Dyer also gives the following summary of their service: duty in the Defenses of Washington till September 29, 1862. Moved to Frederick, Md., September 29, thence to Sandy Hook October 2. March to Fredericksburg, Va., December 10. Duty at Fairfax Station, Va., December 14, 1862, to January 19, 1863. Moved to Stafford C.H. January 19-23, and duty there till April 27. Chancellorsville Campaign April 27-May 6. Battle of Chancellorsville May 1-5. Gettysburg (Pa.) Campaign June 11-July 24. Battle of Gettysburg July 1-3. Near Raccoon Ford till September 24. Moved to Brandy Station, thence to Bealeton and to Stevenson, Ala., September 24-October 3. Guard duty along Nashville & Chattanooga R. R. till April, 1864. Action at Tracy City, Tenn., January 20, 1864 (Co. "B"). Atlanta Ga. Campaign May to September. Demonstration on Rocky Face Ridge May 8-11. Buzzard's Roost Gap May 8-9. Boyd's Trail May 10. Battle of Resaca May 14-15. Cassville May 19. Guard Ordnance Trains May 24-June 13, and provost duty at Ackworth, Ga., till July 8. At Marietta till July 16.  Peach Tree Creek July 19-20. Siege of Atlanta July 22-August 25. Operations at Chattahoochee River Bridge August 26-September 2. Occupation of Atlanta September 2-November 15. March to the sea November 15-December 10. Siege of Savannah December 10-21. At Hardee's Plantation January 4-16, 1865. Campaign of the Carolinas January to April. Lawtonville, S.C., February 2. Reconnaissance to Silver Run Creek, N.C., March 14.  Averysboro or Taylor's Hole Creek March 16. Battle of Bentonville March 19-21. Occupation of Goldsboro March 24, and of Raleigh April 14. Bennett's House April 26. Surrender of Johnston and his army. March to Washington, D.C. via Richmond, Va., April 29-May 20. Grand Review May 24. Camp near Fort Lincoln till June 13. Mustered out June 13, 1865.Regiment lost during service 4 Officers and 76 Enlisted men killed and mortally wounded and 3 Officers and 85 Enlisted men by disease. Total 168.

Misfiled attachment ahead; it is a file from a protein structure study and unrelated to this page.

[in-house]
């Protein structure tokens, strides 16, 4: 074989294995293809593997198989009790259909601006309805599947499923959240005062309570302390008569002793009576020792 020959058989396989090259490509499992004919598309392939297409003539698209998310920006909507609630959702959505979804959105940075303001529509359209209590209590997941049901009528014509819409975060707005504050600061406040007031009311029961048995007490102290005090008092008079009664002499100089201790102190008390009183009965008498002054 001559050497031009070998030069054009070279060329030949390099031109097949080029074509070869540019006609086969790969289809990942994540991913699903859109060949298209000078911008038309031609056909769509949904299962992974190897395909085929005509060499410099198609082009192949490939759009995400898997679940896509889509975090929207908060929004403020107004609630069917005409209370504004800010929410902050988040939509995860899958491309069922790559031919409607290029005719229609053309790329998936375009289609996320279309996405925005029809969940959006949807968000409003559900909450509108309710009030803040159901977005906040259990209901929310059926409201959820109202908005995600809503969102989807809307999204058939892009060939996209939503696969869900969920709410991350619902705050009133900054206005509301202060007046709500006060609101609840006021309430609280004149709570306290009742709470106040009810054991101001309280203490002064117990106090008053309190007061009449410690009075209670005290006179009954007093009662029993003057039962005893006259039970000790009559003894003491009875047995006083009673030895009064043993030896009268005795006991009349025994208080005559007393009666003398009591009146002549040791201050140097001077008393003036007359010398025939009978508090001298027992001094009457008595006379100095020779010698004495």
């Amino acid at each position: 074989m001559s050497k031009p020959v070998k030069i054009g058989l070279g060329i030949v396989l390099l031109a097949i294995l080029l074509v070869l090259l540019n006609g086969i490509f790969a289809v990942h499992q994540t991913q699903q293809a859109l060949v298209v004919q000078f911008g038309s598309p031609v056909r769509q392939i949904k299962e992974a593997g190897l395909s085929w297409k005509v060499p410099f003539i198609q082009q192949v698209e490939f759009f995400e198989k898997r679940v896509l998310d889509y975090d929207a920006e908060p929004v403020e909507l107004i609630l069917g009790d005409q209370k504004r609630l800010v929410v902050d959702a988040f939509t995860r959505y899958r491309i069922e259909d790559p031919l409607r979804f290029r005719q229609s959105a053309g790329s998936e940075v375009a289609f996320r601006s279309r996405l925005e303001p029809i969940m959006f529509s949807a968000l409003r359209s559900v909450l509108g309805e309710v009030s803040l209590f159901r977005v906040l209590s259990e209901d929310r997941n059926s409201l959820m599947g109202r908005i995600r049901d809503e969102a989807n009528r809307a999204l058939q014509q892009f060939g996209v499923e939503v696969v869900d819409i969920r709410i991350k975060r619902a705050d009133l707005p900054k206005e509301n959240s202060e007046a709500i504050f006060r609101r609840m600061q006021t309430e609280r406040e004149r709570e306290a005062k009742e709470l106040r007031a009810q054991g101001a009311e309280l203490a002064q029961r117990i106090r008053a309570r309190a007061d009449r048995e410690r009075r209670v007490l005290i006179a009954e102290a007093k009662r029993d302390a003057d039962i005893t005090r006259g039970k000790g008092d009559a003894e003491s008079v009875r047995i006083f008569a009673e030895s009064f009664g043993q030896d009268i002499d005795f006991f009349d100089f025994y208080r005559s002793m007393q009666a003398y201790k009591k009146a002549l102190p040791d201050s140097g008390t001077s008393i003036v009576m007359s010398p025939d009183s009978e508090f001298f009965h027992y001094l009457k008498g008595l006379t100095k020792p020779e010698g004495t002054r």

We note that at Chancellorsville they lost some 85 killed and wounded and the same number captured or missing. At Gettysburg they fought on Culp’s Hill for five hours, losing 28 killed and wounded. After transferring west they were in frequent skirmishes with guerrillas while guarding rail lines, fights that were no less dangerous and deadly for being small, and then took part in Sherman’s major campaigns. Boyd’s Trail, at the beginning of the Atlanta Campaign was a “sharp contest” and at Resaca claimed the honor of capturing four guns, and taking prisoners and guns in a charge at Peach Tree Creek, and claimed to be the first to enter Atlanta. At Silver Run, in the fighting around Averysboro, it lost 19 officers and men. At Bentonville, its last engagement, it lost 36 in killed, wounded or missing.

This is a wonderful badge, in superb condition, a great combination of craftsmanship, art, and history.

Please note the copy of the regimental history is not included. [sr] [ph:L]

~~~~~~~~~~~~~~~~~~~~~~~~~~~~~~~~~~~

THIS ITEM, AS WITH ALL OTHER ITEMS AVAILABLE ON OUR WEB SITE,

MAY BE PURCHASED THROUGH OUR LAYAWAY PROGRAM.

CLICK HERE FOR OUR POLICIES AND TERMS.

THANK YOU!

Inquire »

Inquire About ENGRAVED GOLD 20th CONNECTICUT REGIMENTAL BADGE WITH BATTLE HONORS OF LT. OLIVER TAYLOR DOOLITTLE

For inquiries, please email us at [email protected]

featured item

AMES CIVIL WAR PRESENTATION SWORD AND POSTWAR PRESENTATION SWORD TO THE SAME NEW HAMPSHIRE OFFICER, WITH HIS COPY OF REGIMENTAL HISTORY – DANIEL J. FLANDERS

This group consists of two presentation Ames U.S. Model 1850 officer’s swords, one a Foot Officer pattern, with its original metal scabbard rather than leather, and the other a Staff and Field pattern, with the conventional metal pattern regulation… (2022-1207). Learn More »

Upcoming Events

22
Feb
Instagram